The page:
Argentina insists on local currency agreements within Mercosur
Argentine Economy Minister Sergio Massa said Monday in Puerto Iguazú during a conference with his Mercosur peers on the opening day of the bloc’s 62nd Summit in the province of Misiones, that in order to strengthen intra-Mercosur trade, it is essential to consolidate local currency agreements among our countries.
Massa, one of the leading candidates to become Argentina’s president by the end of the year, insisted on coordinating the use of local currencies in trade within the bloc. He made those remarks alongside Secretaries Gabriel Rubinstein (Economic Policy) and Marco Lavagna (International Economic and Financial Affairs), together with Central Bank (BCRA) President Miguel Pesce and other officials.
Massa, who chaired the meeting of Mercosur economy ministers, argued that beyond the moment of crisis that Argentina is going through with the worst drought in history, the use of local currencies in bilateral trade relieves the pressure on the use of reserves and on the exchange rate issue.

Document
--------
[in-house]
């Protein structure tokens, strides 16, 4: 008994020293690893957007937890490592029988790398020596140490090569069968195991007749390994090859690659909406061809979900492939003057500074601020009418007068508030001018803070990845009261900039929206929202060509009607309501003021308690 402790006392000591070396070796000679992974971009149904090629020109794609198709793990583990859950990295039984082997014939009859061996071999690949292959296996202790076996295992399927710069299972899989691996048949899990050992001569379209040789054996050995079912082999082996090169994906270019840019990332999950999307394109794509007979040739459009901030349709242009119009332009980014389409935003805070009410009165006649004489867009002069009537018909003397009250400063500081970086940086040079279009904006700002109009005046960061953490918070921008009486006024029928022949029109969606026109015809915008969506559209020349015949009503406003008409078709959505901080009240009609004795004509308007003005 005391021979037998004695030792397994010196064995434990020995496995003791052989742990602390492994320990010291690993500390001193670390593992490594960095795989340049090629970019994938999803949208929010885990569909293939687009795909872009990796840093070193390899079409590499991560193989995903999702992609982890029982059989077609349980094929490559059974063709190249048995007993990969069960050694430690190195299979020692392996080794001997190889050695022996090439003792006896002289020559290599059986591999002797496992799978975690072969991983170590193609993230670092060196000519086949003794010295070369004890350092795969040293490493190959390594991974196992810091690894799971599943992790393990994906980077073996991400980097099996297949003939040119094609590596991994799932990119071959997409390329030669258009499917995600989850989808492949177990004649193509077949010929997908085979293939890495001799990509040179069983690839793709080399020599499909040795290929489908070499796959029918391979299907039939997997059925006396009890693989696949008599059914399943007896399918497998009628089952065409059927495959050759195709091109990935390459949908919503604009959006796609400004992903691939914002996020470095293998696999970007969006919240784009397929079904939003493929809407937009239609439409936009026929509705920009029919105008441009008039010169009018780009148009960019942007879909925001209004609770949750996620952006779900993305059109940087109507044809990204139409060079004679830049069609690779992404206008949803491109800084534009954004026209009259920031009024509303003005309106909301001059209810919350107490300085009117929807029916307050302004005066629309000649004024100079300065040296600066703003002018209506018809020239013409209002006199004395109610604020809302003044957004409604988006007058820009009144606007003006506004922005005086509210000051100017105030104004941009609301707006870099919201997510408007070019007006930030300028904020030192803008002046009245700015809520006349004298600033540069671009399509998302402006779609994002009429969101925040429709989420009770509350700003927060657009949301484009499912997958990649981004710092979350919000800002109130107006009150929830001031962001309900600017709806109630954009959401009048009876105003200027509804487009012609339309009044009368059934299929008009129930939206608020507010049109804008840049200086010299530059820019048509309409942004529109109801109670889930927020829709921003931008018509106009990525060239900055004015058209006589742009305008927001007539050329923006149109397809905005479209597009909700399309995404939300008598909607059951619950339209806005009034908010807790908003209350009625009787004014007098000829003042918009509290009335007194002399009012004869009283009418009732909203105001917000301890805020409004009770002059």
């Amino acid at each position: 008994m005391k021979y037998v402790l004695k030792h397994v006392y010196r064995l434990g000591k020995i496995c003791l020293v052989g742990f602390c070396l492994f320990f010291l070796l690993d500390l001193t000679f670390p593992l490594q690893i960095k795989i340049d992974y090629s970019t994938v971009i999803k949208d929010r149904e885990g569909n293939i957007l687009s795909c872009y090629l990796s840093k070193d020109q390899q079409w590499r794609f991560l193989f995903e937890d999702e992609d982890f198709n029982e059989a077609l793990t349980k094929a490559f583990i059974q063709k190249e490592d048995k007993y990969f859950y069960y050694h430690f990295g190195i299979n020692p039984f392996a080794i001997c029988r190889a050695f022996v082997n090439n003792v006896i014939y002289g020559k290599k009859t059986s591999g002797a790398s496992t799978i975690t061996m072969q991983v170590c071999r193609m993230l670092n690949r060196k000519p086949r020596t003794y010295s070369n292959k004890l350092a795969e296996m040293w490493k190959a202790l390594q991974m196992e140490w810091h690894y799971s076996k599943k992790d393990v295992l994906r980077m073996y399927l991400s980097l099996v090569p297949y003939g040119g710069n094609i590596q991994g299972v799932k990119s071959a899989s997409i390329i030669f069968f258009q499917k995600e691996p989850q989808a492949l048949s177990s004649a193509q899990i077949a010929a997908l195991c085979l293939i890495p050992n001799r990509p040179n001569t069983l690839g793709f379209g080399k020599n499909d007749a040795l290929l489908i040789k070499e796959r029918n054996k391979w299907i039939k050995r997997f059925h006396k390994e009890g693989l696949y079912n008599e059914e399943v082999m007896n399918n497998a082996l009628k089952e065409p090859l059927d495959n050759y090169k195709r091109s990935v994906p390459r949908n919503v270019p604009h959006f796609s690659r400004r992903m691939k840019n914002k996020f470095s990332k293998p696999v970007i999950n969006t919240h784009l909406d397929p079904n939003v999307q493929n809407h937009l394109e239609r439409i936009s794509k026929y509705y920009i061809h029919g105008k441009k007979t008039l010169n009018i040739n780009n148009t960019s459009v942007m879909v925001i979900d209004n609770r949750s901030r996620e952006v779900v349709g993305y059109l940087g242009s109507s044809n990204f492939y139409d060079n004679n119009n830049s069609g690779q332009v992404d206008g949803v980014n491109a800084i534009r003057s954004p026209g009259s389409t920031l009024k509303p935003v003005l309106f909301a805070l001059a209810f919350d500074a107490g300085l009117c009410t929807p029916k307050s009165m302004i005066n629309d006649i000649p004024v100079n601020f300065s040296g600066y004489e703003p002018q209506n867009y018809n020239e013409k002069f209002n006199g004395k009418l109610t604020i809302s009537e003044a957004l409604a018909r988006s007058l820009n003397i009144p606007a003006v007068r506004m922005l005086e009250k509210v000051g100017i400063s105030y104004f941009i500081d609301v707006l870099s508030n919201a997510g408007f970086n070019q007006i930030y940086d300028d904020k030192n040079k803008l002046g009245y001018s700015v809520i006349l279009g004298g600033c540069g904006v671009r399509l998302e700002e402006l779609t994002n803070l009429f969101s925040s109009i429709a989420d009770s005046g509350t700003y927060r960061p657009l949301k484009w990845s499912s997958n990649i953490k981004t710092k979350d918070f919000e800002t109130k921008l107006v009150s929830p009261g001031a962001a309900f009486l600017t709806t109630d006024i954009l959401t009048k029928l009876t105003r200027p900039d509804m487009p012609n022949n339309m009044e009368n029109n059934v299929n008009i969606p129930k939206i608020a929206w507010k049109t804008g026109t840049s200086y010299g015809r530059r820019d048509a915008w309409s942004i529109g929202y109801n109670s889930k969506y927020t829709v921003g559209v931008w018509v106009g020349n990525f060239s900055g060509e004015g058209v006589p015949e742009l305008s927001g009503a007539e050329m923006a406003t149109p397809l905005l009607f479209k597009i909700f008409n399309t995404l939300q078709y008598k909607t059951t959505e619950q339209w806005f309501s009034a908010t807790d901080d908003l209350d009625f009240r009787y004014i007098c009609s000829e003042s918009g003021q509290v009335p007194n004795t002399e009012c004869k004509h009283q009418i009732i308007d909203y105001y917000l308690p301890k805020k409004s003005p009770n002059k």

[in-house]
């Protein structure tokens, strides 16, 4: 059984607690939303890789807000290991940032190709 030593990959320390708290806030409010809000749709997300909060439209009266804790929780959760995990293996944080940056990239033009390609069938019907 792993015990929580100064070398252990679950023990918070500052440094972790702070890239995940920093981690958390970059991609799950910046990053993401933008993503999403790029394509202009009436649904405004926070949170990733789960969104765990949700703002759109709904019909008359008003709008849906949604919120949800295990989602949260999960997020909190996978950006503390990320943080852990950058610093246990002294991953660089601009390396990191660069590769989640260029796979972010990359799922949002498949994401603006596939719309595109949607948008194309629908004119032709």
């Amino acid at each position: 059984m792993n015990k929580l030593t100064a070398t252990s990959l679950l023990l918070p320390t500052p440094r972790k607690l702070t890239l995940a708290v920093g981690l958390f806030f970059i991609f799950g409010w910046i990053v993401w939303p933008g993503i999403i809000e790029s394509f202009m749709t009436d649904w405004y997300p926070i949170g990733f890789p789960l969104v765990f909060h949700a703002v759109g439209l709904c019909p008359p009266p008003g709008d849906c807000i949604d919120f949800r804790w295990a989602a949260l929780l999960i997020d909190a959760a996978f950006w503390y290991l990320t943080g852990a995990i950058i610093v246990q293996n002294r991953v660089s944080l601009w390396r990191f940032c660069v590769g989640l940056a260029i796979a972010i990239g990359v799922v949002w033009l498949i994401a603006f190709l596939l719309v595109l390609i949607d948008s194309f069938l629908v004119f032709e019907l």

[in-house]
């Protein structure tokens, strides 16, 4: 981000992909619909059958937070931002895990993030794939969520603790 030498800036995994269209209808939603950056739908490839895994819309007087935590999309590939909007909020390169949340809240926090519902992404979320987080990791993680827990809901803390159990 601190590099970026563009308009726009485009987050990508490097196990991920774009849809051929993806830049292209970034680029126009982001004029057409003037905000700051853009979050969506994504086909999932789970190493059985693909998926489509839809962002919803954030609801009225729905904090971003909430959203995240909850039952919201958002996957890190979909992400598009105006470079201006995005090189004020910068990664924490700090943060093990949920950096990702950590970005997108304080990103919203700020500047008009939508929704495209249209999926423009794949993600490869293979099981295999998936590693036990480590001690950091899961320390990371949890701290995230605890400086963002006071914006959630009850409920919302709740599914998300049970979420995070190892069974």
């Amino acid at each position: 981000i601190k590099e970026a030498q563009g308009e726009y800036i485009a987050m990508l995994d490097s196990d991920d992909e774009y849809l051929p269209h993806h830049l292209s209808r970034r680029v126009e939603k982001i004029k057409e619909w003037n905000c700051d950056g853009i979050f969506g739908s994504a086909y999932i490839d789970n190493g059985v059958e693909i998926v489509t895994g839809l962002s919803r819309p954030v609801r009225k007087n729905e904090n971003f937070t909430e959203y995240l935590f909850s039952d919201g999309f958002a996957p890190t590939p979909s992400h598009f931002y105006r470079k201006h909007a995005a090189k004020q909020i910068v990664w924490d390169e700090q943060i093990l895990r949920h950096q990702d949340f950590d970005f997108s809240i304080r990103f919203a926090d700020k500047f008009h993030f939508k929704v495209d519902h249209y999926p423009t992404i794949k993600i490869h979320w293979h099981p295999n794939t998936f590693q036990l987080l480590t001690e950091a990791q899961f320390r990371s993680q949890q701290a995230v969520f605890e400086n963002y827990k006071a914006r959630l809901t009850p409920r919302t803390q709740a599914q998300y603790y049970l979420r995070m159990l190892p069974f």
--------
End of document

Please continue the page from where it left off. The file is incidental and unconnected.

He also focused on the macroeconomic convergence and common currency and the agenda for the improvement of the payment systems as an instrument for the use of local currencies in a bloc where trade is carried out in US dollars. Massa’s idea is to seek instruments that avoid being hostage to external shocks.
With wider use of Chinese yuans, the Argentine Government has been trying to stop the outflow of dollars, since the BCRA’s net reserves are believed to be about US$ 5 billion in the red.
Since 2008 there has been a mechanism for the payment of commercial transactions between Mercosur partners without using dollars for a period of up to 360 days. In January, an agreement was reached with Brazilian President Luiz Inácio Lula da Silva to extend this system, but its use is still limited.
Brazil’s financing is another pending issue. Due to internal pressure, Lula outsourced it to the new BRICS bank, which will define in August if it will incorporate Argentina, which would require the South American country to make a capital contribution.